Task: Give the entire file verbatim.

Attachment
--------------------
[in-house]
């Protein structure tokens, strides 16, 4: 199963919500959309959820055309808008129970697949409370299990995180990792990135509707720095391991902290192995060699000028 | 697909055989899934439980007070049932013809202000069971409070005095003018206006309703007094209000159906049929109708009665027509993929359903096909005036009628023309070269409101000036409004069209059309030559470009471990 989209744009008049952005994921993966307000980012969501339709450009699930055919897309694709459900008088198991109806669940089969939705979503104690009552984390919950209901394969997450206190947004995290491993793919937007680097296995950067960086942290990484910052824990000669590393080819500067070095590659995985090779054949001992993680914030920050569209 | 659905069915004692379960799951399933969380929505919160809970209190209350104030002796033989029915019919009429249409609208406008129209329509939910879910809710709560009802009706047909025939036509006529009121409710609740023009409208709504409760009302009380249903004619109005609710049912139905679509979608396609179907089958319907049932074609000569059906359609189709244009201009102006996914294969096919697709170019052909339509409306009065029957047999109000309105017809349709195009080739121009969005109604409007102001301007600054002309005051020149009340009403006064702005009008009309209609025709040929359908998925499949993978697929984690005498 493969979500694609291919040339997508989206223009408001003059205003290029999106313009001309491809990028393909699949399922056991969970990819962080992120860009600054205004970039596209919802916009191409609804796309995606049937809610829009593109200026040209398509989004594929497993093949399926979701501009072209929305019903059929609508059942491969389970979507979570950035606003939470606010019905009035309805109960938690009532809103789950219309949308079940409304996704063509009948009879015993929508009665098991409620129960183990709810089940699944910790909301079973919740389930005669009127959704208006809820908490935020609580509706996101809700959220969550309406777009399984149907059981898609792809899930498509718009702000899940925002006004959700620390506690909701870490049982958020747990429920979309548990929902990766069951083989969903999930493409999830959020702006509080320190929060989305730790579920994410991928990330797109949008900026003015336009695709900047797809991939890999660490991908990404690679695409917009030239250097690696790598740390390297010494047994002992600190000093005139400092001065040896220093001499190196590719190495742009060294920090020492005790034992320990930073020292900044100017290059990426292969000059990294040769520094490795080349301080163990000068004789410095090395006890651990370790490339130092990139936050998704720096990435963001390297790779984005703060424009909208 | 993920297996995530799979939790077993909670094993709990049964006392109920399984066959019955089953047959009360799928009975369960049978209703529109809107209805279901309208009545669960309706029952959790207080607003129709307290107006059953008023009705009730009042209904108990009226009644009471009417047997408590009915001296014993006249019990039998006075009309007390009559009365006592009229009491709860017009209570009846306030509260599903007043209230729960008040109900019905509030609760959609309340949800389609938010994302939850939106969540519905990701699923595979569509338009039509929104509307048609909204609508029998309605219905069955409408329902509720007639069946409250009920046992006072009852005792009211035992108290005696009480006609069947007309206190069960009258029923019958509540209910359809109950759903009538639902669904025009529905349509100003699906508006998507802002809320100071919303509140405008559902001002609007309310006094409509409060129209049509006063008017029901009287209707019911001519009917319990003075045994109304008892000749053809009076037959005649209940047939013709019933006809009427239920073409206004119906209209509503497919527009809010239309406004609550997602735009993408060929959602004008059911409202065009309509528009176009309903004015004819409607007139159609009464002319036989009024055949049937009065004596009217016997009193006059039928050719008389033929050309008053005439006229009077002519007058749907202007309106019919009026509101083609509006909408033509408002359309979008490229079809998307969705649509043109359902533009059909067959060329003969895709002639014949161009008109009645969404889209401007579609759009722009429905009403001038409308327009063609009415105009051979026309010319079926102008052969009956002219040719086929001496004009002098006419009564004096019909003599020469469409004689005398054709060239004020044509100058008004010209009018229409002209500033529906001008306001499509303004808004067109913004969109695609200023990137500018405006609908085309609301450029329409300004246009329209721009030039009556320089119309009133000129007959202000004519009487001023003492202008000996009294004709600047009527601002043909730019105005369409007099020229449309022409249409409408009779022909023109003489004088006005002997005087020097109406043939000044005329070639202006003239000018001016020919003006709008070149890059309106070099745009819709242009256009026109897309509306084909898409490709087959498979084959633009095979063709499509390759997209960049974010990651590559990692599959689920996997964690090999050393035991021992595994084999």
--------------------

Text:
[in-house]
């Protein structure tokens, strides 16, 4: 199963919500959309959820055309808008129970697949409370299990995180990792990135509707720095391991902290192995060699000028 | 697909055989899934439980007070049932013809202000069971409070005095003018206006309703007094209000159906049929109708009665027509993929359903096909005036009628023309070269409101000036409004069209059309030559470009471990 989209744009008049952005994921993966307000980012969501339709450009699930055919897309694709459900008088198991109806669940089969939705979503104690009552984390919950209901394969997450206190947004995290491993793919937007680097296995950067960086942290990484910052824990000669590393080819500067070095590659995985090779054949001992993680914030920050569209 | 659905069915004692379960799951399933969380929505919160809970209190209350104030002796033989029915019919009429249409609208406008129209329509939910879910809710709560009802009706047909025939036509006529009121409710609740023009409208709504409760009302009380249903004619109005609710049912139905679509979608396609179907089958319907049932074609000569059906359609189709244009201009102006996914294969096919697709170019052909339509409306009065029957047999109000309105017809349709195009080739121009969005109604409007102001301007600054002309005051020149009340009403006064702005009008009309209609025709040929359908998925499949993978697929984690005498 493969979500694609291919040339997508989206223009408001003059205003290029999106313009001309491809990028393909699949399922056991969970990819962080992120860009600054205004970039596209919802916009191409609804796309995606049937809610829009593109200026040209398509989004594929497993093949399926979701501009072209929305019903059929609508059942491969389970979507979570950035606003939470606010019905009035309805109960938690009532809103789950219309949308079940409304996704063509009948009879015993929508009665098991409620129960183990709810089940699944910790909301079973919740389930005669009127959704208006809820908490935020609580509706996101809700959220969550309406777009399984149907059981898609792809899930498509718009702000899940925002006004959700620390506690909701870490049982958020747990429920979309548990929902990766069951083989969903999930493409999830959020702006509080320190929060989305730790579920994410991928990330797109949008900026003015336009695709900047797809991939890999660490991908990404690679695409917009030239250097690696790598740390390297010494047994002992600190000093005139400092001065040896220093001499190196590719190495742009060294920090020492005790034992320990930073020292900044100017290059990426292969000059990294040769520094490795080349301080163990000068004789410095090395006890651990370790490339130092990139936050998704720096990435963001390297790779984005703060424009909208 | 993920297996995530799979939790077993909670094993709990049964006392109920399984066959019955089953047959009360799928009975369960049978209703529109809107209805279901309208009545669960309706029952959790207080607003129709307290107006059953008023009705009730009042209904108990009226009644009471009417047997408590009915001296014993006249019990039998006075009309007390009559009365006592009229009491709860017009209570009846306030509260599903007043209230729960008040109900019905509030609760959609309340949800389609938010994302939850939106969540519905990701699923595979569509338009039509929104509307048609909204609508029998309605219905069955409408329902509720007639069946409250009920046992006072009852005792009211035992108290005696009480006609069947007309206190069960009258029923019958509540209910359809109950759903009538639902669904025009529905349509100003699906508006998507802002809320100071919303509140405008559902001002609007309310006094409509409060129209049509006063008017029901009287209707019911001519009917319990003075045994109304008892000749053809009076037959005649209940047939013709019933006809009427239920073409206004119906209209509503497919527009809010239309406004609550997602735009993408060929959602004008059911409202065009309509528009176009309903004015004819409607007139159609009464002319036989009024055949049937009065004596009217016997009193006059039928050719008389033929050309008053005439006229009077002519007058749907202007309106019919009026509101083609509006909408033509408002359309979008490229079809998307969705649509043109359902533009059909067959060329003969895709002639014949161009008109009645969404889209401007579609759009722009429905009403001038409308327009063609009415105009051979026309010319079926102008052969009956002219040719086929001496004009002098006419009564004096019909003599020469469409004689005398054709060239004020044509100058008004010209009018229409002209500033529906001008306001499509303004808004067109913004969109695609200023990137500018405006609908085309609301450029329409300004246009329209721009030039009556320089119309009133000129007959202000004519009487001023003492202008000996009294004709600047009527601002043909730019105005369409007099020229449309022409249409409408009779022909023109003489004088006005002997005087020097109406043939000044005329070639202006003239000018001016020919003006709008070149890059309106070099745009819709242009256009026109897309509306084909898409490709087959498979084959633009095979063709499509390759997209960049974010990651590559990692599959689920996997964690090999050393035991021992595994084999």